Golden Retriever – Like the Labrador, the Golden Retriever makes an excellent family pet. Very friendly, trustworthy, sweet, and intelligent. Excels in obedience and as a guide dog. Golden’s enjoy being around people and are best suited for those with active lifestyles as they enjoy outdoor activities like swimming, hiking, and running. Also like the Labrador, they enjoy chewing, so provide lots of appropriate things to chew on. Average lifespan is 10-12 years.
Standard Poodle – A very outgoing, friendly dog. Curious, and highly intelligent, they excel in many different activities like agility, and water retrieval. Best suited for people with moderately active lifestyles, as they are very active and energetic. Poodles that don’t get enough exercise can be anxious or destructive. Make great family dogs, and are very faithful to those around them. Average lifespan is 12-15 years.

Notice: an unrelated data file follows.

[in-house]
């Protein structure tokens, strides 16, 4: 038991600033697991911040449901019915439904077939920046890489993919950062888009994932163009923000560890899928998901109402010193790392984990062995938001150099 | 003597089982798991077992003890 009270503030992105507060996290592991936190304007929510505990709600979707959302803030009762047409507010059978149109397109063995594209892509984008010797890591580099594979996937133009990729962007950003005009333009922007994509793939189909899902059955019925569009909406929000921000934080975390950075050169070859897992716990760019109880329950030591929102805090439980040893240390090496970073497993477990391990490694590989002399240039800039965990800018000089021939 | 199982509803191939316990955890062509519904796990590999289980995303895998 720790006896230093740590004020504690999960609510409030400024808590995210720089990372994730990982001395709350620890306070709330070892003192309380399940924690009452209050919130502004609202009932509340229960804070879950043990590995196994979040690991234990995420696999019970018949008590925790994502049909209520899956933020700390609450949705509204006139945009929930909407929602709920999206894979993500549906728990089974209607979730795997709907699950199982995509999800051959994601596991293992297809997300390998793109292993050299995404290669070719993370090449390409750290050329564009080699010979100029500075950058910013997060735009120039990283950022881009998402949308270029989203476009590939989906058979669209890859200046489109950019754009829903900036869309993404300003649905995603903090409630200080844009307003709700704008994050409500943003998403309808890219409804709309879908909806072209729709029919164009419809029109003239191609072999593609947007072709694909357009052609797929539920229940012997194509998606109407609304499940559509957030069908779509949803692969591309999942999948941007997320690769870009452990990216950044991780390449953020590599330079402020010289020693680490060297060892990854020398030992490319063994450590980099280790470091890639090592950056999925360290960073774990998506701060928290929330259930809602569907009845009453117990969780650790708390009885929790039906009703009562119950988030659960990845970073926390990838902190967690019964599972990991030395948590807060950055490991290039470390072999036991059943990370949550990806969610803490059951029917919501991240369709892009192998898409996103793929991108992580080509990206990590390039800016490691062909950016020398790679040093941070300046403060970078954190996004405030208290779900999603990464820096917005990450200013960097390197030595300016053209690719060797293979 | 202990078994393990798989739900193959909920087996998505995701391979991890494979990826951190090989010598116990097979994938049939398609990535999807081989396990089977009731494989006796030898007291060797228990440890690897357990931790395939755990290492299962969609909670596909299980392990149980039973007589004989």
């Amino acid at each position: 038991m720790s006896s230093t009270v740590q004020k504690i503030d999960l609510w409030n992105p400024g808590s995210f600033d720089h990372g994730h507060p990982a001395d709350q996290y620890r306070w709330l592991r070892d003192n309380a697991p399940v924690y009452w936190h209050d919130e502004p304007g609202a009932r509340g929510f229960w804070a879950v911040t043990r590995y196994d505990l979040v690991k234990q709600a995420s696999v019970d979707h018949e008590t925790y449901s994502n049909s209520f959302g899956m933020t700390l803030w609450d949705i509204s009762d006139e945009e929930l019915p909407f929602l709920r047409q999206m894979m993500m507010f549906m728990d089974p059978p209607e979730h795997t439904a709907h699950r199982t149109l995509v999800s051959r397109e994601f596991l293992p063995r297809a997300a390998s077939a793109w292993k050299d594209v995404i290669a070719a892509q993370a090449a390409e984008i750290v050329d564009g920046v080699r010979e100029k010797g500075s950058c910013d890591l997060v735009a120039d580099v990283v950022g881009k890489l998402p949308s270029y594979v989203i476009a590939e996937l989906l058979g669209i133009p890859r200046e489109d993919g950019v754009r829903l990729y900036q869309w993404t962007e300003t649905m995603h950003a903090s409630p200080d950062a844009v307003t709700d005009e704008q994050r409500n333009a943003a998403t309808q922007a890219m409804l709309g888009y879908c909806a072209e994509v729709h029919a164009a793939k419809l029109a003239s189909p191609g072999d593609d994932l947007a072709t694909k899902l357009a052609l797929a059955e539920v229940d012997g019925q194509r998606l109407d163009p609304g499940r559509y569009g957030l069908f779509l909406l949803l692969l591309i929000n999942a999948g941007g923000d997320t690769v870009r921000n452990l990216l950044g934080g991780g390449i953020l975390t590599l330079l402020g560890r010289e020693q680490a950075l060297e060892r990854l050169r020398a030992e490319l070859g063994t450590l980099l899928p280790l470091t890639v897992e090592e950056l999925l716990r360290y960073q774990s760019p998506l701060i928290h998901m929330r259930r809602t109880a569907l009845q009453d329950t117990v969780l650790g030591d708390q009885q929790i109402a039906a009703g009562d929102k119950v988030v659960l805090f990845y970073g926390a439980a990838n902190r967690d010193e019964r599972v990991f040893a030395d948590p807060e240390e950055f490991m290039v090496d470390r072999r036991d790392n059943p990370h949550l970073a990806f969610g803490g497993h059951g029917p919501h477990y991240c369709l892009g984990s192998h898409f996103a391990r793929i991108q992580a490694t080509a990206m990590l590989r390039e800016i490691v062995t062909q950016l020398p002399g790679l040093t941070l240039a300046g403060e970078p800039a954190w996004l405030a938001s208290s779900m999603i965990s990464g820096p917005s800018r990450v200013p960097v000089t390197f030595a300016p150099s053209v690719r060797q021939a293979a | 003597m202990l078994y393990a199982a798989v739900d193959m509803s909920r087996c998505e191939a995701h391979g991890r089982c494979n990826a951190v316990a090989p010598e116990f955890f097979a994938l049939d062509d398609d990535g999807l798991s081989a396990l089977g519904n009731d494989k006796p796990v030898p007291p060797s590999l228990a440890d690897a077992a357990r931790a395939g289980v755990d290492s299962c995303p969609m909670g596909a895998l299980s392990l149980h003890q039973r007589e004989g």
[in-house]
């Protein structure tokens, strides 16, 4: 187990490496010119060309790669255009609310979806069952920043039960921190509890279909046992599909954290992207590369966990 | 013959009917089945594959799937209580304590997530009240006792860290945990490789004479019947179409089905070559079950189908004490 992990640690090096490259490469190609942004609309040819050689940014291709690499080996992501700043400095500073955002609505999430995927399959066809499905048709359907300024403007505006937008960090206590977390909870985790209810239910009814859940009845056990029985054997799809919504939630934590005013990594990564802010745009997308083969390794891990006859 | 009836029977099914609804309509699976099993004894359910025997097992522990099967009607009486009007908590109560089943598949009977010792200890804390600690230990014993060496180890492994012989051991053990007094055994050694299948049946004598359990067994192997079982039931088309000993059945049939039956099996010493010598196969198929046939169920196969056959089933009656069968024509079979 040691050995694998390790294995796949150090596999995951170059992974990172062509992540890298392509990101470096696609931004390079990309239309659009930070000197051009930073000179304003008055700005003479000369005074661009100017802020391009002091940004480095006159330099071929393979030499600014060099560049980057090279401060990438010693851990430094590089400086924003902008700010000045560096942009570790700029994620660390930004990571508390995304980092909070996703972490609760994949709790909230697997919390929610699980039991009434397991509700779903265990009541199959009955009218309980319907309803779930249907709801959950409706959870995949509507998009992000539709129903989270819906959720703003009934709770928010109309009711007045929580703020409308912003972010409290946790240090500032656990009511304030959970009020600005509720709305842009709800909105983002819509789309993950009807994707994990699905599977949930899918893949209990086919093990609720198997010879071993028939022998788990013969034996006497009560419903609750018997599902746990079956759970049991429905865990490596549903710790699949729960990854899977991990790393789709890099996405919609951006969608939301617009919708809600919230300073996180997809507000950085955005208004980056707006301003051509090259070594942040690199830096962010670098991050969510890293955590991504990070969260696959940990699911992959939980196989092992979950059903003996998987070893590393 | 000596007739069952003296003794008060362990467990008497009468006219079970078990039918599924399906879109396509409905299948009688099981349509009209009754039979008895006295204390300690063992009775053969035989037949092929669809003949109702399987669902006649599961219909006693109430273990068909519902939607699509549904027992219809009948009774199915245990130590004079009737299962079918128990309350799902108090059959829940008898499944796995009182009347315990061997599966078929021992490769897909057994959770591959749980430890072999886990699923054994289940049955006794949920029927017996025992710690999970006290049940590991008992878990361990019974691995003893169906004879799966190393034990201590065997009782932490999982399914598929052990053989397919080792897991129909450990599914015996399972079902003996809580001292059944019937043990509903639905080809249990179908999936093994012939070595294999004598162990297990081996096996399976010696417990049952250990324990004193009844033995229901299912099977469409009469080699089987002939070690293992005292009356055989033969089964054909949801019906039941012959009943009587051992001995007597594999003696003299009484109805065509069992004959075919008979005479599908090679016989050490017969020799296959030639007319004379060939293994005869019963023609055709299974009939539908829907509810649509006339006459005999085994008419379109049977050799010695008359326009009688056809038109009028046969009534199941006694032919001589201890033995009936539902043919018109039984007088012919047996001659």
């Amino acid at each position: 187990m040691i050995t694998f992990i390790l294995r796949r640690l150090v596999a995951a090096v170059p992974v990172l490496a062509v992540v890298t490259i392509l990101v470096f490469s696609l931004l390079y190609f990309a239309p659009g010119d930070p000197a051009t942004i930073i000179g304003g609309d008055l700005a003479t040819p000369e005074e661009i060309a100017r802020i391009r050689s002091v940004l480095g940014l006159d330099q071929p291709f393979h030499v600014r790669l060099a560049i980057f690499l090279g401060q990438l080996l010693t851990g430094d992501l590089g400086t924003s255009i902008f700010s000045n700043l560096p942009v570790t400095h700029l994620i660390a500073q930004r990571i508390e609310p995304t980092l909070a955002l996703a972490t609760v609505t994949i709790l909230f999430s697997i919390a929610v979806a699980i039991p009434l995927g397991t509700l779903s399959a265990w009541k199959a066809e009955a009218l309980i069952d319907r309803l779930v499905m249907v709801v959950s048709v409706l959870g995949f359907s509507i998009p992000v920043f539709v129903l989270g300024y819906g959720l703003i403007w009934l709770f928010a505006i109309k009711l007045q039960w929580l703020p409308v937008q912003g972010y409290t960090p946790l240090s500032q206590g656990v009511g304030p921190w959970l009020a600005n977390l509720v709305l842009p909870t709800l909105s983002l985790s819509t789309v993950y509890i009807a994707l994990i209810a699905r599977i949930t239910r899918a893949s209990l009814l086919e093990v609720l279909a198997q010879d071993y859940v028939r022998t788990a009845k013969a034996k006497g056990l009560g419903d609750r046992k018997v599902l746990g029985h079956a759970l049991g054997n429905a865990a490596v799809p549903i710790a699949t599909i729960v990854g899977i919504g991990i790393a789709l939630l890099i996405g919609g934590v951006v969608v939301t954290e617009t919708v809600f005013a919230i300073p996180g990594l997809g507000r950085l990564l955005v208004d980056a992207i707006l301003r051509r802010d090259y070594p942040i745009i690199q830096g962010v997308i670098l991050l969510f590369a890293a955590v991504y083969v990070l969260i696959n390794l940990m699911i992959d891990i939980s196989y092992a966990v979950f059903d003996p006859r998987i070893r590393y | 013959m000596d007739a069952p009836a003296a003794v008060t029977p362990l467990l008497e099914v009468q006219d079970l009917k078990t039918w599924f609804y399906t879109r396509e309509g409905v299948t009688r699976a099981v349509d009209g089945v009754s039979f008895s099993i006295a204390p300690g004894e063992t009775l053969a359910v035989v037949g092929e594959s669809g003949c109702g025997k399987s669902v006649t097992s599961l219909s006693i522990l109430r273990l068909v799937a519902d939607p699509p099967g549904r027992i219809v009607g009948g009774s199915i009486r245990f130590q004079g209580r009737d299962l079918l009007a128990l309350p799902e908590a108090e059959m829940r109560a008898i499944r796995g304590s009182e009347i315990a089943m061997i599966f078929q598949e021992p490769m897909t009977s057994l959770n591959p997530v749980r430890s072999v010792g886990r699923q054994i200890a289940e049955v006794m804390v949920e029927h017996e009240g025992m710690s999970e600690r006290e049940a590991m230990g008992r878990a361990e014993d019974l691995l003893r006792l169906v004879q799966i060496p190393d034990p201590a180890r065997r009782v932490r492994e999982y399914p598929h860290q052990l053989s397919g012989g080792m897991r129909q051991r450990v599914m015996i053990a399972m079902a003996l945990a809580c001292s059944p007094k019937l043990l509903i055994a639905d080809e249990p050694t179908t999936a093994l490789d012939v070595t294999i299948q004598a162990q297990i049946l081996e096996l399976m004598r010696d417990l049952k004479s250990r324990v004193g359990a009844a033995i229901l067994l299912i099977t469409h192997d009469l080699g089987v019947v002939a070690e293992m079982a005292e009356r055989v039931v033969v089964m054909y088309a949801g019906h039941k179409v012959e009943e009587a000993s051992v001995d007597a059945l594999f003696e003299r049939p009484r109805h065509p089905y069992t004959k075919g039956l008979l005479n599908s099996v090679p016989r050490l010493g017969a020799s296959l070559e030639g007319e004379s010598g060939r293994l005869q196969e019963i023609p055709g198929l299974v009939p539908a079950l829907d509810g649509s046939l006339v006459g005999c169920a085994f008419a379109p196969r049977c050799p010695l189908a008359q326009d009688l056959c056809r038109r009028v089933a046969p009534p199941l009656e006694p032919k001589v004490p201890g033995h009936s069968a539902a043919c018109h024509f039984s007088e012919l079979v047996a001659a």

Havanese – A very happy, outgoing breed. Easy to train, loves to charm and be the centre of attention. Great with children. Though they have lots of energy, they don’t require too much exercise. A couple of daily walks and playtime is sufficient, making them ideal for apartment living, and people with a quieter lifestyle. Barking and separation anxiety can be common issues, but with early training, they don’t have to be issues. Average lifespan is 13-15 years.
Shetland Sheepdog – Another excellent family dog, the Shetland Sheepdog or Sheltie is playful, affectionate, lively, intelligent, and gentle. Very easy to train, they are often involved in agility, obedience, and herding. Best suited for active people, they can still do well in apartments, as long as they are well exercised. They enjoy running at any opportunity and also have a strong urge to herd children, animals, and cars. Properly exercising and occupying your Sheltie’s brain will help keep them calm indoors. A bored Sheltie can bark obsessively. Average lifespan is 12-13 years.
Bernese Mountain Dog – A wonderful companion for any person or family. Affectionate, loyal, intelligent, and patient. Excellent with children. Active and alert, this breed requires a lot of activity. Best suited for mainly cooler climates, their long coats make hot weather uncomfortable. Needs lots of room to move and be active, so apartment living is not well suited for them. Shyness and separation anxiety can be an issue, so early socialization and training are important. Average lifespan is 6-8 years.